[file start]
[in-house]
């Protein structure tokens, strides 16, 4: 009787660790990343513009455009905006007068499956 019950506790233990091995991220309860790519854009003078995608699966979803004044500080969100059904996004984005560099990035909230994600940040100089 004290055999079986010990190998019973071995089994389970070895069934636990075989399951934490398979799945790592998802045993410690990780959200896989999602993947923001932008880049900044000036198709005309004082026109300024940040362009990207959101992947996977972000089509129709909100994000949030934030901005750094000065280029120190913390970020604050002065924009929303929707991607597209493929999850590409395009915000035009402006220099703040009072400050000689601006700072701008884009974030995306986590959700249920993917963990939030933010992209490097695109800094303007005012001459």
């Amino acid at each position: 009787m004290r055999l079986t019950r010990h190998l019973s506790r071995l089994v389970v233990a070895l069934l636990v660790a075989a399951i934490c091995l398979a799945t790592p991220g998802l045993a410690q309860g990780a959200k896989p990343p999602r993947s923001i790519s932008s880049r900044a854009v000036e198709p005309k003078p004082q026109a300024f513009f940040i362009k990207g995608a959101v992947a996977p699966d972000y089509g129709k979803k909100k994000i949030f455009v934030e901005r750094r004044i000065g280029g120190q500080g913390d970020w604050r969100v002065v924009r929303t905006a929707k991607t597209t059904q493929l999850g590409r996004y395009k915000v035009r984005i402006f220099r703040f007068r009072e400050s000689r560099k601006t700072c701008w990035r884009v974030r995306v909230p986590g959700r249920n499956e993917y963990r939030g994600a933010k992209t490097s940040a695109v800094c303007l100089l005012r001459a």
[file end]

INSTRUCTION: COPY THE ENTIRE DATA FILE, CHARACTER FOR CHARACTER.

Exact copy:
[in-house]
């Protein structure tokens, strides 16, 4: 009787660790990343513009455009905006007068499956 019950506790233990091995991220309860790519854009003078995608699966979803004044500080969100059904996004984005560099990035909230994600940040100089 004290055999079986010990190998019973071995089994389970070895069934636990075989399951934490398979799945790592998802045993410690990780959200896989999602993947923001932008880049900044000036198709005309004082026109300024940040362009990207959101992947996977972000089509129709909100994000949030934030901005750094000065280029120190913390970020604050002065924009929303929707991607597209493929999850590409395009915000035009402006220099703040009072400050000689601006700072701008884009974030995306986590959700249920993917963990939030933010992209490097695109800094303007005012001459």
């Amino acid at each position: 009787m004290r055999l079986t019950r010990h190998l019973s506790r071995l089994v389970v233990a070895l069934l636990v660790a075989a399951i934490c091995l398979a799945t790592p991220g998802l045993a410690q309860g990780a959200k896989p990343p999602r993947s923001i790519s932008s880049r900044a854009v000036e198709p005309k003078p004082q026109a300024f513009f940040i362009k990207g995608a959101v992947a996977p699966d972000y089509g129709k979803k909100k994000i949030f455009v934030e901005r750094r004044i000065g280029g120190q500080g913390d970020w604050r969100v002065v924009r929303t905006a929707k991607t597209t059904q493929l999850g590409r996004y395009k915000v035009r984005i402006f220099r703040f007068r009072e400050s000689r560099k601006t700072c701008w990035r884009v974030r995306v909230p986590g959700r249920n499956e993917y963990r939030g994600a933010k992209t490097s940040a695109v800094c303007l100089l005012r001459a």